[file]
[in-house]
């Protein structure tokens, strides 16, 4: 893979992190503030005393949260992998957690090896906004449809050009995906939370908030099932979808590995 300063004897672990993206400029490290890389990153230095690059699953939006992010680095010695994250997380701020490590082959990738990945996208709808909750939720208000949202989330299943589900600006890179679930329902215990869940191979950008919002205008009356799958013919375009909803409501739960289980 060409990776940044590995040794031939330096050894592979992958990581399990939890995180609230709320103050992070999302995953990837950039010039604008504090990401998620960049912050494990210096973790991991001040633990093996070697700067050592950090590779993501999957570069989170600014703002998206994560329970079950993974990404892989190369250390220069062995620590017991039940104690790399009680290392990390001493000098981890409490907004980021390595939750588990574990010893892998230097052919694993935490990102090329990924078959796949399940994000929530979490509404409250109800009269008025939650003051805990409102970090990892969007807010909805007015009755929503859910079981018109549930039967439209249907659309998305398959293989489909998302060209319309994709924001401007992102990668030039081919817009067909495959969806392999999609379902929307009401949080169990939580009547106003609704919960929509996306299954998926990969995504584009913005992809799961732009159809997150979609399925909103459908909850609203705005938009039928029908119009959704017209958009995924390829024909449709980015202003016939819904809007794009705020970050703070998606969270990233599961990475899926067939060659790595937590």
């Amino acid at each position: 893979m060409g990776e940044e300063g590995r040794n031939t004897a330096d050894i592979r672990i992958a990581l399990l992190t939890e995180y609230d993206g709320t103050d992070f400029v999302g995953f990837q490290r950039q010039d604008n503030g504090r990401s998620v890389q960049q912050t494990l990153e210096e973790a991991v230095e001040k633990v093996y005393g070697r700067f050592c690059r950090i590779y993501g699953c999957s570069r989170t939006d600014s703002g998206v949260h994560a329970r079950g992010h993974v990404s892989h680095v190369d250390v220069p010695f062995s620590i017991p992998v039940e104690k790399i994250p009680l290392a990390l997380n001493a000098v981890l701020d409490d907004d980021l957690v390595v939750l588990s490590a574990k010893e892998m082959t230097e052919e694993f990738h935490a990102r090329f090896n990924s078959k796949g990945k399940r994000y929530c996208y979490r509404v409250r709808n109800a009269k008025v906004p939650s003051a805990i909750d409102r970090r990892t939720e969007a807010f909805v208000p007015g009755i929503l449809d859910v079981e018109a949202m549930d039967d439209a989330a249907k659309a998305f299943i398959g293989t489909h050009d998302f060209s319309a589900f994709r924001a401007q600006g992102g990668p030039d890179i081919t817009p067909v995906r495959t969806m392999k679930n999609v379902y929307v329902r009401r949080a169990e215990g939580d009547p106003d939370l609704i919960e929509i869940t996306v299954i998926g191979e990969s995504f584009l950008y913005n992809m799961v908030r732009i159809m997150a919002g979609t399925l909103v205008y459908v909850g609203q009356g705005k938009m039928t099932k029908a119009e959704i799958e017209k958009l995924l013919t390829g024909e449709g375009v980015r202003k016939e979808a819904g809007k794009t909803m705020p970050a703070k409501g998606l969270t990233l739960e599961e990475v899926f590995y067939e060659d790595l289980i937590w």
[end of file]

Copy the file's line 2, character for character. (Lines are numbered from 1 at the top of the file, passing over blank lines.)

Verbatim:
């Protein structure tokens, strides 16, 4: 893979992190503030005393949260992998957690090896906004449809050009995906939370908030099932979808590995 300063004897672990993206400029490290890389990153230095690059699953939006992010680095010695994250997380701020490590082959990738990945996208709808909750939720208000949202989330299943589900600006890179679930329902215990869940191979950008919002205008009356799958013919375009909803409501739960289980 060409990776940044590995040794031939330096050894592979992958990581399990939890995180609230709320103050992070999302995953990837950039010039604008504090990401998620960049912050494990210096973790991991001040633990093996070697700067050592950090590779993501999957570069989170600014703002998206994560329970079950993974990404892989190369250390220069062995620590017991039940104690790399009680290392990390001493000098981890409490907004980021390595939750588990574990010893892998230097052919694993935490990102090329990924078959796949399940994000929530979490509404409250109800009269008025939650003051805990409102970090990892969007807010909805007015009755929503859910079981018109549930039967439209249907659309998305398959293989489909998302060209319309994709924001401007992102990668030039081919817009067909495959969806392999999609379902929307009401949080169990939580009547106003609704919960929509996306299954998926990969995504584009913005992809799961732009159809997150979609399925909103459908909850609203705005938009039928029908119009959704017209958009995924390829024909449709980015202003016939819904809007794009705020970050703070998606969270990233599961990475899926067939060659790595937590």